Yes Sophia, there is a Santa Claus, and you know him.
Due to an incredibly fortunate set of situations, my daughter is going to believe in Santa Claus for her entire life. For one, there really was a Saint Nick, and I’ve been to his hometown (Patara, Turkey…look it up). Second, as is common knowledge, Santa moved to points further north some time ago and now resides somewhere in Alaska. For many years, so did we. But most importantly, my daughter was lucky enough to be surrounded by people who had a serious commitment to their town and the people in it. One of those wonderful people was Santa.
Santa lived out of town a ways with his wife, and for most of the year tended to the fish hatchery. I don’t want to say exactly where, because, well, he might get inundated with Santa stalkers, and Mrs. Claus would definitely not appreciate that. But this Santa was the full package. Lots of white hair, a full, bushy beard, and his wife fed him well. He also had a wonderful, jolly attitude. He was perfectly happy to put on that red suit every December and head into town for hours of conversation with young children with long wish lists and stories about how they’d been good all year. Santa knew better. He’s no dummy. But Santa was a great listener, always optimistic, and always game.
For example, I give you Christmas of 2001. Sophia had just turned 4. We were getting ready to leave in a few days to head south to spend the holidays with my family in Oregon. The Saturday before we left, Sophia and I went to a holiday bazaar in the community gymnasium, where she picked out a lovely handmade candle with peppermint candies embedded in the side as a gift for her Aunt Dana, who was going to be with us over the holidays. This was the first gift Sophia had ever picked out for anyone, so it was a big deal for her. It was a good choice, too. To me, Peppermint is the scent of Christmas.
The next day, we went to the grocery store. We were in the produce section when Sophia, still small enough to sit in the seat and poke her legs through those teeny holes, grabbed my arm. “Mama! Look! It’s…..SANTA!” Sure enough, there he was, out of uniform, picking out carrots with the missus. “We need to tell him we won’t be here this year for Christmas,” she said, sounding ever so concerned. She didn’t want him showing up at the house, squeezing down the teeny weeny chimney of our wood stove, only to find out that we weren’t home.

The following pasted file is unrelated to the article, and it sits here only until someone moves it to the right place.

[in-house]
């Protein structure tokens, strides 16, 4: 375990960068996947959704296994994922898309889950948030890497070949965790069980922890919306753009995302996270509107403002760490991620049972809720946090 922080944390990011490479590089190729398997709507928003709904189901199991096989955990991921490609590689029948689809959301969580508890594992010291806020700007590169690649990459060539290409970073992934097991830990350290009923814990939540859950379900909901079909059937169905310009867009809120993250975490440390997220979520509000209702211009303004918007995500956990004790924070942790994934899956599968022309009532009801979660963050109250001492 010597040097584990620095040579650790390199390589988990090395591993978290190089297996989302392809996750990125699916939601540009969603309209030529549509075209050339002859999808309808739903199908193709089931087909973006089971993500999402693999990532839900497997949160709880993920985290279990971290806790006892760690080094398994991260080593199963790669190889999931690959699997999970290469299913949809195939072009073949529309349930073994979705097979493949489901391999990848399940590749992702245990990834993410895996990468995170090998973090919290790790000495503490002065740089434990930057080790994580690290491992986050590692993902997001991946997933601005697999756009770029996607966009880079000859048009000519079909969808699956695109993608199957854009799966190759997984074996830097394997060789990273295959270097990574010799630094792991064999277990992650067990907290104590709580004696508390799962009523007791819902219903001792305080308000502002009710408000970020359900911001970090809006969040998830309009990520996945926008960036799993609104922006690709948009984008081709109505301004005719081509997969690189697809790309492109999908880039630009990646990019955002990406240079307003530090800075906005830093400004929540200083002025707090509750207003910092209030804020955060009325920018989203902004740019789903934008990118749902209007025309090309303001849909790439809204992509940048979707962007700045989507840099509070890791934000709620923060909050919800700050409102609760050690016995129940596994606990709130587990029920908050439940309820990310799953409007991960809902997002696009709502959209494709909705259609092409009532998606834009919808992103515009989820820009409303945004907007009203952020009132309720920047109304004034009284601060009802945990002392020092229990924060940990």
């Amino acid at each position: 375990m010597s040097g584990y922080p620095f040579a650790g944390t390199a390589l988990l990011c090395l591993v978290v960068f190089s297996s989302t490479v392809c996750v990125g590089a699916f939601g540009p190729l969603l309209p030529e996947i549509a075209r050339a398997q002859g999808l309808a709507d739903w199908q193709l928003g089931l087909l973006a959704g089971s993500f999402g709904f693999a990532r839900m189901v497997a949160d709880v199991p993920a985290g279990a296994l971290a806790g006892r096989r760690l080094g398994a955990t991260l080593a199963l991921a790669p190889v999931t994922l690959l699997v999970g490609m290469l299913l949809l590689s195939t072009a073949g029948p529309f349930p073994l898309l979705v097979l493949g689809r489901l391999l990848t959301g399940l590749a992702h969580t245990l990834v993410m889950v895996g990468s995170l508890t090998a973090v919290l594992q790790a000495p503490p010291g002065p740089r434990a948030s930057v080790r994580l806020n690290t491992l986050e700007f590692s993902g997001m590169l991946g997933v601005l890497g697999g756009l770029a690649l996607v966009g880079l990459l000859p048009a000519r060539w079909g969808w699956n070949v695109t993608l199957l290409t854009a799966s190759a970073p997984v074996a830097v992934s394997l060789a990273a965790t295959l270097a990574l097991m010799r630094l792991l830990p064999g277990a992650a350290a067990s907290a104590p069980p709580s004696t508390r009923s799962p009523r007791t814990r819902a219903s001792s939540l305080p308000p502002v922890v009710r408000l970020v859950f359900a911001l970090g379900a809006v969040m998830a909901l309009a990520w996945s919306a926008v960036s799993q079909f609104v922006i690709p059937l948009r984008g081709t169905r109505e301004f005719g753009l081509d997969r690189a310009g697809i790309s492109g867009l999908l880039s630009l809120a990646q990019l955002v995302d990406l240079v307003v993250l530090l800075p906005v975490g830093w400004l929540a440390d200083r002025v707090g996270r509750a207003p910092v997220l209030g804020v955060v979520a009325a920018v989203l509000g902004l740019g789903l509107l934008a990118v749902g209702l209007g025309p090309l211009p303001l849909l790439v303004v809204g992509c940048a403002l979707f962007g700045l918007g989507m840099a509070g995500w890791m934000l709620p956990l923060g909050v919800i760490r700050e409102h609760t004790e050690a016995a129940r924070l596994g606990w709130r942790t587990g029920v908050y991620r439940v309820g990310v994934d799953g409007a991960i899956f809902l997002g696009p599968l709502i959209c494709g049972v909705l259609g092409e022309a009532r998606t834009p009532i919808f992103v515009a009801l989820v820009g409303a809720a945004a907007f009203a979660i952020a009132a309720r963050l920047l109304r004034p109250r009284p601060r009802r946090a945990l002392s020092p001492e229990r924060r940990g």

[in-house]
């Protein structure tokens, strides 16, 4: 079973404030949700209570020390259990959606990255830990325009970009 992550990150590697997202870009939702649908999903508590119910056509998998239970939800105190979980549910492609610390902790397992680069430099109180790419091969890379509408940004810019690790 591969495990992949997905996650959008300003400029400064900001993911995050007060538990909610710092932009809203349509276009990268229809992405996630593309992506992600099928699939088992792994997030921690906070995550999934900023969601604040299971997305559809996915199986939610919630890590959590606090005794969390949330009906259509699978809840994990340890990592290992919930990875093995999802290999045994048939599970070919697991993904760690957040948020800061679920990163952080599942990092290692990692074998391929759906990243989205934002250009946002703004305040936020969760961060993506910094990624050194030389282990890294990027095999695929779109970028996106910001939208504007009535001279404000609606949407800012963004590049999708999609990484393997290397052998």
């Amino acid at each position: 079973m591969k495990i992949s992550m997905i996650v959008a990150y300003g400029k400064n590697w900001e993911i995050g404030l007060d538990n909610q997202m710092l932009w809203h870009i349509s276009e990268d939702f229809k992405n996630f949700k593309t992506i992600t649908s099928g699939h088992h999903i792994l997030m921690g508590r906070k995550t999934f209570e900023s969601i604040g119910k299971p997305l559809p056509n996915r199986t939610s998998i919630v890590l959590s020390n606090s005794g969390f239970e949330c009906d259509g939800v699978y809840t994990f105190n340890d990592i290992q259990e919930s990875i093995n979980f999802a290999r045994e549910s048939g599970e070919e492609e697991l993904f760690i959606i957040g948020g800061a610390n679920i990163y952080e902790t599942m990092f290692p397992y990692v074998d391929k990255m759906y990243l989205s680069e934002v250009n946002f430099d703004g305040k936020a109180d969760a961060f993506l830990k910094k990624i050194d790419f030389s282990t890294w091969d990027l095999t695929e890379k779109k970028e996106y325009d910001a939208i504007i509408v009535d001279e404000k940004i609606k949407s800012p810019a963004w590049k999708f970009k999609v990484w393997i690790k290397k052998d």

What’s a mom to do? I pushed my cart over toward the couple, and said, “Why hello there, Santa.” I kind of laugh now that I even thought that for a second I needed to remind him of his position in the community. Santa was experienced. He’d had this gig for years. He greeted Sophia by name, and told her he was just picking up some carrots for his reindeer.
Sophia told Santa not to come to our house this year because we wouldn’t be there.
“Oh, so you’re visiting your grandparents in Oregon then?”
Ok, I have to admit, even I was a little surprised that Santa knew my family was in Oregon. But we did live on an island. With just a few thousand people. It’s hard to live somewhere like that without getting to know every single inhabitant as well as some of the intimate details of their lives whether you want to know it or not. Plus, Santa pays attention. And he knows everything.
I was trying to move on, to push that cart over toward the dairy section because I didn’t want to overstay my welcome with Santa, but before I could get away, Sophia said, “Santa? Could you do something for me? Could you take the peppermint candle to my Aunt Dana?”
Santa barely faltered.
“Well I’ll see what I can do.”
“And all I want this year is a nose like Rudolph.”
Santa laughed and said he’d work on that too, and I got the hell out of there.
Imagine my surprise the next day when there was a knock at the front door. It was Santa, in blue jeans & red suspenders. He asked for Sophia, who was playing with a friend in her bedroom, and their jaws dropped when I called them to the front door because Santa was here to see her, to pick up that peppermint candle.